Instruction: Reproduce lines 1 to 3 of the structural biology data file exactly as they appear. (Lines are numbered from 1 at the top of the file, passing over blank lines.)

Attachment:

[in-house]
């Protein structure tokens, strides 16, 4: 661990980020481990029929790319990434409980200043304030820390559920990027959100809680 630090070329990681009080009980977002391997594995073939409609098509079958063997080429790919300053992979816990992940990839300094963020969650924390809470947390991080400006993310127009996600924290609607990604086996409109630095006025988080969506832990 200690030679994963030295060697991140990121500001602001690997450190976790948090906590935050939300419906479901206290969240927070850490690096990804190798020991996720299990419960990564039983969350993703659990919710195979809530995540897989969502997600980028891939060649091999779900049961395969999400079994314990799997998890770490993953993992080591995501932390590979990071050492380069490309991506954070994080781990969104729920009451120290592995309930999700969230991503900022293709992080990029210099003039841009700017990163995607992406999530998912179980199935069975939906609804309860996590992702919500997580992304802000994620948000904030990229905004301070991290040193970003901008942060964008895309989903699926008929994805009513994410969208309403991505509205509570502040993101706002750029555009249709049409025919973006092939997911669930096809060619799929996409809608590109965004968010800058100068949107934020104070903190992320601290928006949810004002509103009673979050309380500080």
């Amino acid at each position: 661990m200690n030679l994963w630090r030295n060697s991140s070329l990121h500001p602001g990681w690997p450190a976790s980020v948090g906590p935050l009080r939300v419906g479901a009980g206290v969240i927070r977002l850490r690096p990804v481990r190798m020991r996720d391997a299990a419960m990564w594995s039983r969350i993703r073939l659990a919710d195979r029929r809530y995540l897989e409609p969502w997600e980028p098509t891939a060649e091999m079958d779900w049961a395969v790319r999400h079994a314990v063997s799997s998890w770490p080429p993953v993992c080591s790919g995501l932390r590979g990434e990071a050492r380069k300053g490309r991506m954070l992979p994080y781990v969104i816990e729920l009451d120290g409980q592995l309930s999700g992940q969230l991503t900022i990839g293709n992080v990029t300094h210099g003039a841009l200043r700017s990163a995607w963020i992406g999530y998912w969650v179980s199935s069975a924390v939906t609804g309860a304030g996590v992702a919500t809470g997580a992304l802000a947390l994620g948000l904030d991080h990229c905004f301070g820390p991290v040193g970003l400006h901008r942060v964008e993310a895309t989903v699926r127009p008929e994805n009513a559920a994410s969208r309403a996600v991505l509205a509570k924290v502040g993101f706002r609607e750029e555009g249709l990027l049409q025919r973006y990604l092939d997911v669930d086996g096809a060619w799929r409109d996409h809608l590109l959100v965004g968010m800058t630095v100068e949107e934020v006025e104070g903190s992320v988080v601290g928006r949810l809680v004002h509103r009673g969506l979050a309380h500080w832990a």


[in-house]
């Protein structure tokens, strides 16, 4: 661990980020481990029929790319990434409980200043304030820390559920990027959100809680 630090070329990681009080009980977002391997594995073939409609098509079958063997080429790919300053992979816990992940990839300094963020969650924390809470947390991080400006993310127009996600924290609607990604086996409109630095006025988080969506832990 200690030679994963030295060697991140990121500001602001690997450190976790948090906590935050939300419906479901206290969240927070850490690096990804190798020991996720299990419960990564039983969350993703659990919710195979809530995540897989969502997600980028891939060649091999779900049961395969999400079994314990799997998890770490993953993992080591995501932390590979990071050492380069490309991506954070994080781990969104729920009451120290592995309930999700969230991503900022293709992080990029210099003039841009700017990163995607992406999530998912179980199935069975939906609804309860996590992702919500997580992304802000994620948000904030990229905004301070991290040193970003901008942060964008895309989903699926008929994805009513994410969208309403991505509205509570502040993101706002750029555009249709049409025919973006092939997911669930096809060619799929996409809608590109965004968010800058100068949107934020104070903190992320601290928006949810004002509103009673979050309380500080």
């Amino acid at each position: 661990m200690n030679l994963w630090r030295n060697s991140s070329l990121h500001p602001g990681w690997p450190a976790s980020v948090g906590p935050l009080r939300v419906g479901a009980g206290v969240i927070r977002l850490r690096p990804v481990r190798m020991r996720d391997a299990a419960m990564w594995s039983r969350i993703r073939l659990a919710d195979r029929r809530y995540l897989e409609p969502w997600e980028p098509t891939a060649e091999m079958d779900w049961a395969v790319r999400h079994a314990v063997s799997s998890w770490p080429p993953v993992c080591s790919g995501l932390r590979g990434e990071a050492r380069k300053g490309r991506m954070l992979p994080y781990v969104i816990e729920l009451d120290g409980q592995l309930s999700g992940q969230l991503t900022i990839g293709n992080v990029t300094h210099g003039a841009l200043r700017s990163a995607w963020i992406g999530y998912w969650v179980s199935s069975a924390v939906t609804g309860a304030g996590v992702a919500t809470g997580a992304l802000a947390l994620g948000l904030d991080h990229c905004f301070g820390p991290v040193g970003l400006h901008r942060v964008e993310a895309t989903v699926r127009p008929e994805n009513a559920a994410s969208r309403a996600v991505l509205a509570k924290v502040g993101f706002r609607e750029e555009g249709l990027l049409q025919r973006y990604l092939d997911v669930d086996g096809a060619w799929r409109d996409h809608l590109l959100v965004g968010m800058t630095v100068e949107e934020v006025e104070g903190s992320v988080v601290g928006r949810l809680v004002h509103r009673g969506l979050a309380h500080w832990a």